The Ohio State’s Fisher College of Bussiness and General Electric released a significant report on middle market companies and held a terrific event with business leaders from around the world in Columbus last week entitled “Leading from the Middle.” GE’s CEO, Jeff Immelt and Dean Poon from the Fisher College of Business extoled the virtues of this company that, sometimes very quietly, provide the jobs and investment that makes our economy tick. Congratulations to The Ohio State and the Fisher School for developing such a great partnership that will no doubt help our efforts to understand this unique segment of the economy.
Additionally, two recent related reports provide evidence that manufacturing in the U.S. is silently growing. As stated in a blog from a contributor to the Harvard Business Review the “Institute for Supply Management (ISM) recently reported that U.S. manufacturing had expanded consecutive for 24 months. Likewise, the Federal Reserve reported a 0.6% increase in manufacturing in July 2011, with a year-on-year gain of 3.8%.”
A more detailed account of this growth is offered by the Boston Consulting Group, which offers additional evidence that as costs rise abroad and shipping becomes more expensive that manufacturers are seeking to reduce risk to their supply chain by serving markets (both in China and in the U.S.), through “on-shore” manufacturing.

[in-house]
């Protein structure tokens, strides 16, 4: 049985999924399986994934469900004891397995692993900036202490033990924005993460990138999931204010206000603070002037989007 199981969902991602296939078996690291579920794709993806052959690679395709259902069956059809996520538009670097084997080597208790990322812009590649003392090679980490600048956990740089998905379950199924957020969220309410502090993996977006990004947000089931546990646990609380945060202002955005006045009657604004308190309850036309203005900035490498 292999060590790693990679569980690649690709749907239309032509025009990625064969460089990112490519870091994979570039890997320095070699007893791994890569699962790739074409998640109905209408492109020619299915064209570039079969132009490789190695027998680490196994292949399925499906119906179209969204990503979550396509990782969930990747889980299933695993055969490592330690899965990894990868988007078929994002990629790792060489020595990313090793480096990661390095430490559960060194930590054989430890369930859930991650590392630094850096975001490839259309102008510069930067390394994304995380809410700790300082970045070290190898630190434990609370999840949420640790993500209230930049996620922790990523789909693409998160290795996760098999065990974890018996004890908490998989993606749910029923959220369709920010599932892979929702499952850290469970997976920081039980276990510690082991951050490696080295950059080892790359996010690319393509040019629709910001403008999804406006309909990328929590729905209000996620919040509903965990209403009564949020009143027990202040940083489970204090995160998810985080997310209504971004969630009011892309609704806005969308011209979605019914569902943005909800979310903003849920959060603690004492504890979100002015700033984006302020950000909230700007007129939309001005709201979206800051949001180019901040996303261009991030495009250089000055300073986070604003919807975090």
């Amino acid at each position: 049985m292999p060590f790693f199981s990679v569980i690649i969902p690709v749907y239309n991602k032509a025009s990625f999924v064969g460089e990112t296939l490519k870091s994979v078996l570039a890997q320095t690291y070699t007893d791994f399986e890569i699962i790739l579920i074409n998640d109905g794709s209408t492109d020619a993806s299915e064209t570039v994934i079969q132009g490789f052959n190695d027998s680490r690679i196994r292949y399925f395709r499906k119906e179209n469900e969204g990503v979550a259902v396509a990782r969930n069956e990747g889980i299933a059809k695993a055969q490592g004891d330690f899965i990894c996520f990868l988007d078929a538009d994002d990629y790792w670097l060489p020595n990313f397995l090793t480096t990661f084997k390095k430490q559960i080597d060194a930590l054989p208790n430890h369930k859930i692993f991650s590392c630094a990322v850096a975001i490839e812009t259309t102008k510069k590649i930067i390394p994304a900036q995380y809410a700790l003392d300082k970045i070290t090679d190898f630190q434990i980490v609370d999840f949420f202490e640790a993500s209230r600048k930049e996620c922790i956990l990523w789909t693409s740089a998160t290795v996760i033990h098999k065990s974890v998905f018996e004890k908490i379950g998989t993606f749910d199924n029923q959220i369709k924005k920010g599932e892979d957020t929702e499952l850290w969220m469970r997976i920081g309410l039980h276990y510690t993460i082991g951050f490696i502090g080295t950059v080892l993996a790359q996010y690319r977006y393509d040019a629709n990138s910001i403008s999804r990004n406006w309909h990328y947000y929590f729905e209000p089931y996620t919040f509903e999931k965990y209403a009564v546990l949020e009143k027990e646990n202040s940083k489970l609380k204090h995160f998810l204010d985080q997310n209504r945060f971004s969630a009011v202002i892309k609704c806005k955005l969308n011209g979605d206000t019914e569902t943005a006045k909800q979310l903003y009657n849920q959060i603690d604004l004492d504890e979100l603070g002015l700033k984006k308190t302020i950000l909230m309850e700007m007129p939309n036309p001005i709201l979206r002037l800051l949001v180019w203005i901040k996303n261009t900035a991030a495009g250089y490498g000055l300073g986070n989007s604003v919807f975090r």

Why has this movement not gained more attention? First, while this is a good trend for the United States, it will not make a significant dent in our short-term job numbers. Manufacturing companies are incredibly efficient and productive, and are able to manufacture more and more with less and less people. We see evidence of this with the manufacturing companies we work with each day both within the Columbus Region and those considering new operations.
Second, even if the jobs created in the manufacturing sector continue to grow, it will take years for us to point to the evidence of this in our communities. By its nature, manufacturing investments take time and effort to establish and build its operations, install equipment, etc. Finally, manufacturing is typically done in modest communities in the middle of our country, far from the media’s eye.
Despite its lack of general attention, this sector of the economy is of critical importance to the Columbus Region both for the innovative capacity it instills in our communities and workforce, and for the capital investment it makes to our communities. We have work to do to prepare our communities for such investment, preparing 21st century industrial parks and developing skilled workers able to perform in a modern manufacturing environment. We also need to give the industry and those that work within it the respect they deserve and remove obstacles to their growth.
Our team visited clients in New York last week and attended a CBRE conference to connect with several site location consultants in Nevada. We also hosted a site selection advisor and held a meeting with economic development representatives from each of our eleven counties.
Chief Economic Officer